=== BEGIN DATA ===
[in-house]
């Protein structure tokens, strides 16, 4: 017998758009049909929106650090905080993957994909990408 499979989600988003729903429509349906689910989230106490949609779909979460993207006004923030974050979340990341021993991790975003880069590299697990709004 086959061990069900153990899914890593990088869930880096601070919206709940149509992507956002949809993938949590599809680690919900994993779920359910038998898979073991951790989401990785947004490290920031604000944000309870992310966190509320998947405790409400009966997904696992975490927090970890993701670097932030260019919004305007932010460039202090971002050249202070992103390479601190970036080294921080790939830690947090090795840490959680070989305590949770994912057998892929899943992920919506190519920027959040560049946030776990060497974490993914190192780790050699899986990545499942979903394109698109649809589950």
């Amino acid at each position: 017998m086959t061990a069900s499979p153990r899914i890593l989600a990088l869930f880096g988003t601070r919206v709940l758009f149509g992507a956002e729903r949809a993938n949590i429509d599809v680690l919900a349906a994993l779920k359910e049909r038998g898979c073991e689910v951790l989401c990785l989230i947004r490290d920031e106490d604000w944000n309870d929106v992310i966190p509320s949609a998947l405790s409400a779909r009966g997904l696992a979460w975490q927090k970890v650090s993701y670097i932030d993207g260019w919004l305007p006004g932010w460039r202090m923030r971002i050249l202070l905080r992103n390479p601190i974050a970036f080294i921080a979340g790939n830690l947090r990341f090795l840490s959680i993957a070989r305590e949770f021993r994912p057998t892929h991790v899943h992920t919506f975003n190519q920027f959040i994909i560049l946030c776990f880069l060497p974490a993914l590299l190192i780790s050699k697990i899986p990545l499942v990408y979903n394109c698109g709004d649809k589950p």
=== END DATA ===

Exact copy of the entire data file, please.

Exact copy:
[in-house]
């Protein structure tokens, strides 16, 4: 017998758009049909929106650090905080993957994909990408 499979989600988003729903429509349906689910989230106490949609779909979460993207006004923030974050979340990341021993991790975003880069590299697990709004 086959061990069900153990899914890593990088869930880096601070919206709940149509992507956002949809993938949590599809680690919900994993779920359910038998898979073991951790989401990785947004490290920031604000944000309870992310966190509320998947405790409400009966997904696992975490927090970890993701670097932030260019919004305007932010460039202090971002050249202070992103390479601190970036080294921080790939830690947090090795840490959680070989305590949770994912057998892929899943992920919506190519920027959040560049946030776990060497974490993914190192780790050699899986990545499942979903394109698109649809589950």
């Amino acid at each position: 017998m086959t061990a069900s499979p153990r899914i890593l989600a990088l869930f880096g988003t601070r919206v709940l758009f149509g992507a956002e729903r949809a993938n949590i429509d599809v680690l919900a349906a994993l779920k359910e049909r038998g898979c073991e689910v951790l989401c990785l989230i947004r490290d920031e106490d604000w944000n309870d929106v992310i966190p509320s949609a998947l405790s409400a779909r009966g997904l696992a979460w975490q927090k970890v650090s993701y670097i932030d993207g260019w919004l305007p006004g932010w460039r202090m923030r971002i050249l202070l905080r992103n390479p601190i974050a970036f080294i921080a979340g790939n830690l947090r990341f090795l840490s959680i993957a070989r305590e949770f021993r994912p057998t892929h991790v899943h992920t919506f975003n190519q920027f959040i994909i560049l946030c776990f880069l060497p974490a993914l590299l190192i780790s050699k697990i899986p990545l499942v990408y979903n394109c698109g709004d649809k589950p």